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Ailepata Ailepata’s gastric cancer claim denial as a result of a New Zealand Home Loans broker suggesting Ailepata change insurers has caused division within the industry. While some have sided with Fidelity Life’s decision to deny the trauma claim, others have contested the decision. Tony Vidler described the incident as a shocker and hoped it would highlight the duties of advisers by stating that advisers need to act as front-line underwriters since they are better judges of insurer criteria than clients. 

“Vidler said: “Clients often, with the best of intentions, tell you everything they think you want to know then later say ‘I didn’t think that would matter. A doctor told me I needed to get my blood pressure under control 17 years ago but that doesn’t matter, does it?’

Clients were in a poor position to judge what would be important to an insurer, he said, and it was the adviser’s job to step up.

“I always take the view that the adviser should be the frontline underwriter … if there’s any doubt or questions you’ve got to draw attention to it.”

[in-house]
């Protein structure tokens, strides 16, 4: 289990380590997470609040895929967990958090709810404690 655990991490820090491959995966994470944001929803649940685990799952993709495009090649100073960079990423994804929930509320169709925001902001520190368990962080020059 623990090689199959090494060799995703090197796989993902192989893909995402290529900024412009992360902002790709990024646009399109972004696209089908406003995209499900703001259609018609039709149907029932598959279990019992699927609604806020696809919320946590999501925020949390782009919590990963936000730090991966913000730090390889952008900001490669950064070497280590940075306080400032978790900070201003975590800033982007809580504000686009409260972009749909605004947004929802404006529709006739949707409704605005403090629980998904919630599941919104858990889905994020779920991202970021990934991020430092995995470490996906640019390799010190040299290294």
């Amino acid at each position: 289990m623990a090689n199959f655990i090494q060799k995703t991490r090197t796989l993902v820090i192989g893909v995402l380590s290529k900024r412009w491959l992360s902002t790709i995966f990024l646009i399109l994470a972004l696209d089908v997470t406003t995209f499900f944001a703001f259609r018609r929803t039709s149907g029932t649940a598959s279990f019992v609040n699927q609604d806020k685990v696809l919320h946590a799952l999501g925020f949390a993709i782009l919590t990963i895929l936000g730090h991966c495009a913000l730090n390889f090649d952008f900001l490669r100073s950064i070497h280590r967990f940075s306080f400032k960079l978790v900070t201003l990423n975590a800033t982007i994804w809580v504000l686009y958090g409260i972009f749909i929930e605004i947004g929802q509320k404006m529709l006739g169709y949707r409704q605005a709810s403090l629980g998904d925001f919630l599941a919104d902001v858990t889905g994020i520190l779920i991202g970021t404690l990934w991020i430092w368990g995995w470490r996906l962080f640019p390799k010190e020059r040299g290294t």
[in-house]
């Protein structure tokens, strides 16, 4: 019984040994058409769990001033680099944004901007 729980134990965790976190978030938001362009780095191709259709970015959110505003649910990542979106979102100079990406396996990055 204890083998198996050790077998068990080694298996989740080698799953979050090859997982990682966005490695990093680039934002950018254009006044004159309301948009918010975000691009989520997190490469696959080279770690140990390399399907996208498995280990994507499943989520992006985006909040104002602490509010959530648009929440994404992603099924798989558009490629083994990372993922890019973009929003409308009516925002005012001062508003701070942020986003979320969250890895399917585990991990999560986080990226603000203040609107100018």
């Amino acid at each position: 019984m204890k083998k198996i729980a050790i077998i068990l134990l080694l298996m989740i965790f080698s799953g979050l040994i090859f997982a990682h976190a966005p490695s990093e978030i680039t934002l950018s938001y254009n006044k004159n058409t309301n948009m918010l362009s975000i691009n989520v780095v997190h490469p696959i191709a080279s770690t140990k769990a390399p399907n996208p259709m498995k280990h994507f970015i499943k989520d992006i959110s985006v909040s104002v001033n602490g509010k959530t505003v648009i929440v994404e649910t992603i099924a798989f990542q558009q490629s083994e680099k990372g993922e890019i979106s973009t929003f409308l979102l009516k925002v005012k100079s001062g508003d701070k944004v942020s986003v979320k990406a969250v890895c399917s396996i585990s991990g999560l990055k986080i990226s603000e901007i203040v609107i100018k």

If there was a concern about something from a client’s past, the adviser could suggest the insurer requested medical files, he said.”

Katrina Church has stated that they isn’t enough information to condemn the advice provided to Ailepata Ailepata by the mortgage broker. Instead Katrina said that in her experience clients don’t usually understand their disclosure obligations. While advisers work to minimise risk of each application but she suggests that advisers consider the question do clients understand what they have to do when applying.

“Church said there was not enough in the articles written about the case to condemn any adviser. “My experience is most clients don’t truly understand what their obligations regarding disclosure are. And as advisers I would ask do we do enough here to help out clients? Are we training this as well as we can in the industry?

“Advisers are the first underwriters and we should do all we can to derisk the situation for clients – this is something that online or applications made direct to providers can't. That’s our point of difference. 

“Advisers should be thinking, is this client really understanding what they have to do when they are filling out this form? That’s the first thing. The industry could do better, insurers could do better.” Click here to read more 

In other news:

Financial Advice: Financial Advice formed a group called Corporate Associates

Financial Advice: consultation of the Trusted Adviser mark closed July 22 2020

Financial Advice: Applications invited to be a Corporate Associate

FMA: Kiwis confident financial markets will recover from COVID-19, plan to increase investments

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